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International Committee Takes on Plan to Develop the Ukrainian Genebank and Secure Its Invaluable Plants and Seeds for the Future

International Committee Takes on Plan to Develop the Ukrainian Genebank and Secure Its Invaluable Plants and Seeds for the Future

30 April 2024

NordGen hosted a meeting with the Ukrainian genebank and several international experts to find a way forward for securing Ukraine's plant genetic resources for food and agriculture, which are at risk due to the war. Focus of the meeting was to develop a strategy for resource mobilization and development of the Ukrainian genebank system in a short and longterm perspective.

As Russia invaded Ukraine in February 2022, scientists from the entire world contacted the international plant genetic resources community, expressing their worries for the genebank in Kharkiv and its invaluable collection of seeds and plants. At that time, NordGen applied for funds from Novo Nordisk Foundation which were used to deal with the Ukrainian genebank's most urgent needs, such as salaries to the genebank employees and diesel generators. In the following stage, UN’s food and agriculture organization, FAO, teamed up with the International Plant Treaty and international organization Crop Trust to establish a storage of genebank seed duplicates in the west of Ukraine.

“The genebank is very important for Ukraine's agriculture as the basis for food security, the current situation is a big challenge for us”, said Viktor Riabchun, Head of the National Center for Plant Genetic Resources of Ukraine in Kharkiv.

Global Impact

At a meeting attended by international experts last week, Mykola Roik, Vice president of the National Agricultural Science Academy presented a long-term strategy aiming at securing the genebank collection for the future. The meeting, partially supported by the BOLD Project and arranged by NordGen at its head office in Alnarp, Sweden, included participants from the International Plant Treaty, FAO Ukraine, NordGen, Crop Trust, the Nordic Council of Ministers, and the German government.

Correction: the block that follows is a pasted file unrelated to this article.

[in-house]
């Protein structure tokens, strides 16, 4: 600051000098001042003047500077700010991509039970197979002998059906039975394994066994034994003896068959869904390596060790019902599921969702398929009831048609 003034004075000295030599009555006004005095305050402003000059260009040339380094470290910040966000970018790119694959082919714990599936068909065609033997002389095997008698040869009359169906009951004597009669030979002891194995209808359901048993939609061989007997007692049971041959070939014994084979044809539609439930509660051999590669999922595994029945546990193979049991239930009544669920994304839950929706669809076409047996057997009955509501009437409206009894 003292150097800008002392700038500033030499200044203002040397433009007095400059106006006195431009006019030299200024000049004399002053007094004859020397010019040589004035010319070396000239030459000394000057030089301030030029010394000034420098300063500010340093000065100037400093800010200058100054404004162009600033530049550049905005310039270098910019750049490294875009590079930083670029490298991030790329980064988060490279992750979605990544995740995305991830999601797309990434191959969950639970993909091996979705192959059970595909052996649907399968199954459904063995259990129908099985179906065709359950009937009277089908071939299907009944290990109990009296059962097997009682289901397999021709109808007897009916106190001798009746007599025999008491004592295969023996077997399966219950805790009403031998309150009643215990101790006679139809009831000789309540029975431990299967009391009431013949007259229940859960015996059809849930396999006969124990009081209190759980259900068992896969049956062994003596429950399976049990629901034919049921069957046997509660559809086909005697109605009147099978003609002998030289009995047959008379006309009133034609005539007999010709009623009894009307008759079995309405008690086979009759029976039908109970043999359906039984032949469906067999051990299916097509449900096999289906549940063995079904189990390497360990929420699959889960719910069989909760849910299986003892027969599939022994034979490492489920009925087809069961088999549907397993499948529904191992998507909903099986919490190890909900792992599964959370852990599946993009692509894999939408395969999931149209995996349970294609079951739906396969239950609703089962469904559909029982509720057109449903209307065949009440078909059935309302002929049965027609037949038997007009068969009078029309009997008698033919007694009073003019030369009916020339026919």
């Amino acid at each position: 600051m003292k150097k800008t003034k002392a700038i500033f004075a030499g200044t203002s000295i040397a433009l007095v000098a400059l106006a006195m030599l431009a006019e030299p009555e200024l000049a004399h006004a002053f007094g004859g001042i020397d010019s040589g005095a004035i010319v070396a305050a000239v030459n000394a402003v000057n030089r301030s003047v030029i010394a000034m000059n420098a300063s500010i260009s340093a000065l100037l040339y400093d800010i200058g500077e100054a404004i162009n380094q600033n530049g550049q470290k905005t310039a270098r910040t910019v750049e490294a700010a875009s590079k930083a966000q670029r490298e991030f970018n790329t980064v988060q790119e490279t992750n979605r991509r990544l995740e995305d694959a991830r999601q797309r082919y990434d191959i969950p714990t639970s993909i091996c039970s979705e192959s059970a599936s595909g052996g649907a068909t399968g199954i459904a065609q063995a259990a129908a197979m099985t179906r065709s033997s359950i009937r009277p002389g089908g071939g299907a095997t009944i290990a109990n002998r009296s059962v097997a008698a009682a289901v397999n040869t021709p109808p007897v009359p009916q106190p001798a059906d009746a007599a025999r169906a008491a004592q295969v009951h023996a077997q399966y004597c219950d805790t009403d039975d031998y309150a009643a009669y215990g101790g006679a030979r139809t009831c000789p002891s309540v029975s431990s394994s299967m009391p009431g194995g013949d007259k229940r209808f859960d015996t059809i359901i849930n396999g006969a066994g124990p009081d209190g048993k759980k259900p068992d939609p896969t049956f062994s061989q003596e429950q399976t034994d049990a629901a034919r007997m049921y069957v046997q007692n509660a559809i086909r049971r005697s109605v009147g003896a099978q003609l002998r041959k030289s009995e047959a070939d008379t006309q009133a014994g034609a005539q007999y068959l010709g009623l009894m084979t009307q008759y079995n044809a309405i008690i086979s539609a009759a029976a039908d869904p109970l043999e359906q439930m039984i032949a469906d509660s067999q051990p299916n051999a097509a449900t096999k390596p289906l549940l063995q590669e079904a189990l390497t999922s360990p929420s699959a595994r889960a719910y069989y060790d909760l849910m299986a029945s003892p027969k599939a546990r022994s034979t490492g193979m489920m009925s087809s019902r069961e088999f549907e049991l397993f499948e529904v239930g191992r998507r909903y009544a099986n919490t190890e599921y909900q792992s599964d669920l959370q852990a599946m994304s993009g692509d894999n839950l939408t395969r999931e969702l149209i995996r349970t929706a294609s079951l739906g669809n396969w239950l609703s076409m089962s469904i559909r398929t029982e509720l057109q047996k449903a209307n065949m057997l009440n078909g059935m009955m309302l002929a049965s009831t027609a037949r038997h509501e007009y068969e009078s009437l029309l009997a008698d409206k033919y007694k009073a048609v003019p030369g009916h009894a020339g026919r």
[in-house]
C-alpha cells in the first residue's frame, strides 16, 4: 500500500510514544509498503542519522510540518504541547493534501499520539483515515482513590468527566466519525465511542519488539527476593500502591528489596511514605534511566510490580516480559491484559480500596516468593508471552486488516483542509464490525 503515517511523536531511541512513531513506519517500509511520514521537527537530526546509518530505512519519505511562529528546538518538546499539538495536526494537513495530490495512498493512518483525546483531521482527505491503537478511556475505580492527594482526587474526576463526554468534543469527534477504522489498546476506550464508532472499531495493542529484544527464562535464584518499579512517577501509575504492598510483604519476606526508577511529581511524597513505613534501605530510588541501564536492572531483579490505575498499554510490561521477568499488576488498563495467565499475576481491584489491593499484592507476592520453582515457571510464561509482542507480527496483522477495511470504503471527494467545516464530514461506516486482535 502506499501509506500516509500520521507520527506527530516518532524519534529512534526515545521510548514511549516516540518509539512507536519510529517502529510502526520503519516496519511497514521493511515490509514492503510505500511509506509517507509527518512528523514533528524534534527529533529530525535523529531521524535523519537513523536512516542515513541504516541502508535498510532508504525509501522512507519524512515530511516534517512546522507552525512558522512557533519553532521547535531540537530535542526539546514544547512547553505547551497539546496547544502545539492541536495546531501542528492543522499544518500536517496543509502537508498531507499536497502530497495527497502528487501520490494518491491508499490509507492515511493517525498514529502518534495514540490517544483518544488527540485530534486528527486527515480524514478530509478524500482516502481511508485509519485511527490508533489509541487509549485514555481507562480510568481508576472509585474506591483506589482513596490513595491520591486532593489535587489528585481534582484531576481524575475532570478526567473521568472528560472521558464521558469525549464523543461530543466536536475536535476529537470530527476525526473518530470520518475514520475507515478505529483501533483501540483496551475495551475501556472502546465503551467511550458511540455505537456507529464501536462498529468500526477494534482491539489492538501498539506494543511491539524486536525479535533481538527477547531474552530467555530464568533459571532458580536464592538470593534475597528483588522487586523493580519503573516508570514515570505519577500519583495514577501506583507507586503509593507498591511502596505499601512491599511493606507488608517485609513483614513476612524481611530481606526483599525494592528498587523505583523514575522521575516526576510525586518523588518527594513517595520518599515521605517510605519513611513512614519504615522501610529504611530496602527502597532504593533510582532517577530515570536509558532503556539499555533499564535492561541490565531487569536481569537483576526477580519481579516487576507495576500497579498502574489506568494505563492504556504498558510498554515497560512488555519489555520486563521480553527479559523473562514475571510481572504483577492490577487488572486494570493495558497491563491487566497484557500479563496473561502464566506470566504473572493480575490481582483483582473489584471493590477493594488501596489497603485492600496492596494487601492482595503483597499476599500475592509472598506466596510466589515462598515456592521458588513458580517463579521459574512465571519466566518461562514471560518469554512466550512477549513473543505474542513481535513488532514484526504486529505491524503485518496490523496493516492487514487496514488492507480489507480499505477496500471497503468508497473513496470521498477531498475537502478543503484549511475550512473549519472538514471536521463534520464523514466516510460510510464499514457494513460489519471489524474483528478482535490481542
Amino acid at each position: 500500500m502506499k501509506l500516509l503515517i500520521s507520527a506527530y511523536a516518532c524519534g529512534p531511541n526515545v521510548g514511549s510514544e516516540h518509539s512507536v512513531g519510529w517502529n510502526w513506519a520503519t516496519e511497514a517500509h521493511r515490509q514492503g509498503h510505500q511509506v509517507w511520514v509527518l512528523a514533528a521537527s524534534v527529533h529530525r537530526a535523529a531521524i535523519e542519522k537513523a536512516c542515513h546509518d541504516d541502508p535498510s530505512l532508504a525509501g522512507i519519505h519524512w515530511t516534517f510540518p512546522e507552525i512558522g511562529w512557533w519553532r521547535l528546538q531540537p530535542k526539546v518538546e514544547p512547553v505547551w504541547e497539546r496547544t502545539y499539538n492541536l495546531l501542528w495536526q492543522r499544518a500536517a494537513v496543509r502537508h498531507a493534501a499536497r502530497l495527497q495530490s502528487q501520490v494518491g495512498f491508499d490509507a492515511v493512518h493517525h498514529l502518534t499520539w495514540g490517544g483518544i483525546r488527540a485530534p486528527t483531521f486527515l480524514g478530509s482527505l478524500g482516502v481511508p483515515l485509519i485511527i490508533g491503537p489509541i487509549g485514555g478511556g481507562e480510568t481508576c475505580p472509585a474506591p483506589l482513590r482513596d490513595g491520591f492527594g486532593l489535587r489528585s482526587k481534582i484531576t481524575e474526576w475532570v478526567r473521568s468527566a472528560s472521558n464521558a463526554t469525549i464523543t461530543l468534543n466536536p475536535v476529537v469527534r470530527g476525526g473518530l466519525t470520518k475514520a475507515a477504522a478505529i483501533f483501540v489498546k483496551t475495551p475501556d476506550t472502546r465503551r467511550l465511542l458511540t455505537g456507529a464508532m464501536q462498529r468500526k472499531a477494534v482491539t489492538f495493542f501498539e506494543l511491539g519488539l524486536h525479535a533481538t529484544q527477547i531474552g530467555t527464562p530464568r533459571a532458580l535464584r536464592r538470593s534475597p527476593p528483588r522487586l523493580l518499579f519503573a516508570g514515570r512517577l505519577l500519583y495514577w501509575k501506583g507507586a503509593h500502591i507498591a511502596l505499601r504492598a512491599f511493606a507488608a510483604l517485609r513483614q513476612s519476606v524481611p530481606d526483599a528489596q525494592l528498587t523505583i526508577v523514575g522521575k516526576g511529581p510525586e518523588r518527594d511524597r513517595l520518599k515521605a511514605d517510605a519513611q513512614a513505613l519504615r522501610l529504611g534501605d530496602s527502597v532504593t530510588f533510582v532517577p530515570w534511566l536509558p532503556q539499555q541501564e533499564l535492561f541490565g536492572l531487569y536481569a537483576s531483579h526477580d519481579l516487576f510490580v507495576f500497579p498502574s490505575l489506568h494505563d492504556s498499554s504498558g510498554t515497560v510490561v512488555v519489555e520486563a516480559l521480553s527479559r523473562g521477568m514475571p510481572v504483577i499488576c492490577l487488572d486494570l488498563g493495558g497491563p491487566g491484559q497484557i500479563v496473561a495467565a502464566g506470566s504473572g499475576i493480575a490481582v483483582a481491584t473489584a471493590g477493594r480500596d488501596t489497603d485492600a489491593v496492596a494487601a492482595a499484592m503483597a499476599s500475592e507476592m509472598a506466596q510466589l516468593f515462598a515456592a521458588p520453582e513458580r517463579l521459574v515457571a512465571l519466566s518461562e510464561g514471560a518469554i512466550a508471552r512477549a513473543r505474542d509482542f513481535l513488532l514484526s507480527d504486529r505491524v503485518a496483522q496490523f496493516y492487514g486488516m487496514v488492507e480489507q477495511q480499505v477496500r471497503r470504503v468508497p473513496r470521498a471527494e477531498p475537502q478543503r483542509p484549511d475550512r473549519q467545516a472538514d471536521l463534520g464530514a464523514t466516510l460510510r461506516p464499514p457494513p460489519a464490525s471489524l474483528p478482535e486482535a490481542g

“In a crisis like this, you easily think of it as a local or Ukrainian problem. But it is also an international problem as plant genetic resources are global matters. Similar crises can happen elsewhere, so we must see this as a learning opportunity. We’re all in this together”, said Sarada Krishnan, Director of Programs at the Crop Trust and one of the participants in the meeting.

The meeting led to a timeline and plan for the continued work with the genebank's development.

“A crucial element of the plan developed is a roadmap for Ukraine’s ratification of the International Treaty. This will allow Ukraine to participate in important processes and decisions concerning plant genetic resources at regional and international levels and we are fully committed to supporting Ukraine in this process” said Alvaro Toledo, Deputy Secretary of the International Plant Treaty.

“We are now leaving with a plan, with possibilities for concrete advancements for the Ukrainian genebank and its plant genetic resources that are of importance for the entire world’s food supply. I am truly happy that we in the Nordic countries have the means to support Ukraine in this devastating situation” said Lise Lykke Steffensen, NordGen's Executive Director.

Categories: For The Press, BOLD

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